As in our previous studies (Altomare et al., 2021; Di Marco et al., 2019; Tosoni et al., 2021), distance was expressed in virtual meters (which have been estimated as approximately doubled with respect to real distances in the current environment) and the different levels of distance were selected based on the stimulation set and results obtained in our previous study on explicit judgments of extrapersonal distance in the same virtual environment [i.e., explicit categorization task of extrapersonal distance during ascending/descending series of receding/approaching distance of landmark-objects in the same environmental layout of the current study, see (Fini et al., 2014)]. In particular, conditions of near and far extrapersonal distance were selected to fall very far from the proposed ~ 8 m (i.e., 16 virtual) boundary defining a near- vs. far-distant extrapersonal action space (Fini et al., 2014; Grusser, 1983). It is worth specifying that the different conditions of extrapersonal distance employed in our study were expected to specifically modulate and differentially afford foot-related actions but not hand-related actions such as grasping or reaching.
Experiment 1 was composed of two experimental sessions in which the spatial distance of the general environmental layout (i.e., square arena of a three-winged palace) or of an isolated object (i.e., a beach umbrella on the same arena without the three-winged palace) was manipulated across trials in a within-subject design. Within each session, a series of blocks were collected in which a footstep ahead or a simple release action was pre-instructed as a response movement.
As illustrated in Fig. 1C (C1 and C2 panels), the experimental design was based on a go/no-go incidental priming paradigm in which subjects were required to execute a previously instructed movement (simple release or footstep in separate experimental blocks) in response to repeated presentations of pictures (i.e., prime-target) of a 3D virtual environment representing a square arena of a three-winged palace (environmental layout session) or a beach umbrella (landmark-object session) positioned at different extrapersonal distances from the observer (near or far, 4 levels of distance each). The response was provided at the onset of the target picture (i.e., second picture) based on the perceptual match with the prime picture (i.e., go trials, execute the instructed response movement only when the target picture is perceptually identical to the prime picture; no-go trials, refrain the response when they are different).
During the experiments, subjects were instructed to respond by either simply releasing the foot-pedal with the heel of their right foot while keeping the foot’s front on the ground (simple release) or by releasing the pedal for executing a footstep ahead (footstep) and get back to the starting position (Fig. 1A). During the simple release action the leg remained still on the response pedal and the body weight loaded on the (left) non-responding foot, while during the footstep action the participants were instructed not only to move the leg for a step length but also the entire body ahead as if they were about to start walking. As a result, during the footstep action the body weight was shifted from the non-responding left to the responding right foot and this could be correctly executed without falling off the platform or running into the equipment. As reported in our original work (Di Marco et al., 2019), the footstep action was considered as a proxy of walking because of their shared basic postural, muscular and kinematic elements, but a simple release action was also included in the design as to control for task-related cognitive components (i.e., the perceptual difficulty component associated with the differential perceptual discriminability of experimental conditions in Experiment 1) as well as basic postural and proprioceptive aspects of the more complex footstep action. Therefore, in addition to the subtractive approach in which the simple release action was employed as a baseline/control for the footstep action, both response actions could be defined and interpreted as constitutive elements of a walking incipit (i.e., consecutive steps of a sensory-motor sequence for the initiation of a walking action).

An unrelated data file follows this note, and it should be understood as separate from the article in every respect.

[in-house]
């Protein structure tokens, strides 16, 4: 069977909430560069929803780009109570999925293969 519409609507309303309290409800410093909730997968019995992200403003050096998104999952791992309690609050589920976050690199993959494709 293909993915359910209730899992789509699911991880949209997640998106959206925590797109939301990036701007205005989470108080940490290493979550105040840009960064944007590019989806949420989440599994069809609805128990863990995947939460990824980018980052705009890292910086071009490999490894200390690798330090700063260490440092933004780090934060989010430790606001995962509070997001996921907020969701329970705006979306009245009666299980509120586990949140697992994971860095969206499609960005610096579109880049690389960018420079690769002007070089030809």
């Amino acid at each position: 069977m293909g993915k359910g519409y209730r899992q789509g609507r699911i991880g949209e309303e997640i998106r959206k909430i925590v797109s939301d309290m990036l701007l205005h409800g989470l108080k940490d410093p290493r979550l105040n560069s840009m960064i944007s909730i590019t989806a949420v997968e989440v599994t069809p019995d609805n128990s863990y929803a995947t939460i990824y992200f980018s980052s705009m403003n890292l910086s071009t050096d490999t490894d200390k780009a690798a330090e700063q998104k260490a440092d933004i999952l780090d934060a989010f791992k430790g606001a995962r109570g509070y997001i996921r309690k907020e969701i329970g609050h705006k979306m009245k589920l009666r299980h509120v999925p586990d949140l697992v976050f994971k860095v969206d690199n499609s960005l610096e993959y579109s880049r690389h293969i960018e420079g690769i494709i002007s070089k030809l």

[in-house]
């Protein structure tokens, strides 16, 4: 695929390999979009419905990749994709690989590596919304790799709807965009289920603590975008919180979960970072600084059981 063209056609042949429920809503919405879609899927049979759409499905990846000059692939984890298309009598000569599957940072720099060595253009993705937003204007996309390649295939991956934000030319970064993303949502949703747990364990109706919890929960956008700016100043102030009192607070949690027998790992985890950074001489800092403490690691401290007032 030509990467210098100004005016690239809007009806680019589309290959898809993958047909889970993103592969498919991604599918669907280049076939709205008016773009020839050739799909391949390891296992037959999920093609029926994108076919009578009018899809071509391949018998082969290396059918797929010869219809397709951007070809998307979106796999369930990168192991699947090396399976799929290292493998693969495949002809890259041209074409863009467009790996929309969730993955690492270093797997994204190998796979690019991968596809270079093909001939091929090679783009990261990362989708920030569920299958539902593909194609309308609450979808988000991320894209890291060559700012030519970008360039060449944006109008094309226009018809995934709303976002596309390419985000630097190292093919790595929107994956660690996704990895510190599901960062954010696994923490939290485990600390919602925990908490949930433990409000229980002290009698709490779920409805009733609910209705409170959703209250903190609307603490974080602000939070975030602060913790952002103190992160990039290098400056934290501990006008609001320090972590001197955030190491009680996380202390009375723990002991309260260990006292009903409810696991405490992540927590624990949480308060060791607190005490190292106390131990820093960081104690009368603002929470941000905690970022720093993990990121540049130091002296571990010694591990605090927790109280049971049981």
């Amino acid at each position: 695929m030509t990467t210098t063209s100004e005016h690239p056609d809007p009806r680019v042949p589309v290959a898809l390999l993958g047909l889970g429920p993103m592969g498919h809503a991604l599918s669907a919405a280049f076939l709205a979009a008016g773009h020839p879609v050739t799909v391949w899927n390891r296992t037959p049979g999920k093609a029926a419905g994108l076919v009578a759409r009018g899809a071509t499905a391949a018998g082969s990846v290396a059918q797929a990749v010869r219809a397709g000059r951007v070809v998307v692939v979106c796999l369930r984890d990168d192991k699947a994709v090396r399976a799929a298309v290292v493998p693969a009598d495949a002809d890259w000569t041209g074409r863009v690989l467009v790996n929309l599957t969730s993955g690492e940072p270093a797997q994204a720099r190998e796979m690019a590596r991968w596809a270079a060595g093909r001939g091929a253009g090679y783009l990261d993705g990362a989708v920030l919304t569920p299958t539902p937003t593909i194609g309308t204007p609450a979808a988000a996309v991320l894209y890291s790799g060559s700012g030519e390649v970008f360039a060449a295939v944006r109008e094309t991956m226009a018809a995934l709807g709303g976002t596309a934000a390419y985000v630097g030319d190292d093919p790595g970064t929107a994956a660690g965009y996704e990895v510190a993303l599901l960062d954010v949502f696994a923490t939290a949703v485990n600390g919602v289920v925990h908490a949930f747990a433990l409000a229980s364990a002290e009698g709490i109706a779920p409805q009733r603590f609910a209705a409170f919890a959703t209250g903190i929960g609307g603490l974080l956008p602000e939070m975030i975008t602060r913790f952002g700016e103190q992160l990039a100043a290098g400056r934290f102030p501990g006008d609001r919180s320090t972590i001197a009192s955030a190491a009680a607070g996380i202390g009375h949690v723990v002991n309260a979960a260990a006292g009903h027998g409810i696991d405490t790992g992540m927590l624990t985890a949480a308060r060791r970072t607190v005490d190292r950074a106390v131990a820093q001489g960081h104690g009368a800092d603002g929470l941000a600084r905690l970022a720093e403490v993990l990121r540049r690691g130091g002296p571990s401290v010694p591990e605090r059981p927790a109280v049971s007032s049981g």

Each picture was presented for 700 ms with an inter-stimulus interval (ISI) of 500 ms. An inter-trial interval (ITI) of 2500 ms was presented between every trial (pictures pair). Each session (layout, landmark-object) was composed of 4 blocks in which the instructed response movement was a simple release or a footstep action in a 2 (session) × 2 (response movement) × 4 (distance) within-subject factorial design. The response movement blocks were collected within a single session in a counterbalanced order across subjects (i.e., 4 consecutive blocks of simple release and footstep action in which the response movement was indicated before the beginning of the 4 blocks; half of the subjects performed the footstep blocks as first and the other half as second). The two sessions (layout, landmark-object) were collected in separate days to avoid dragging effects.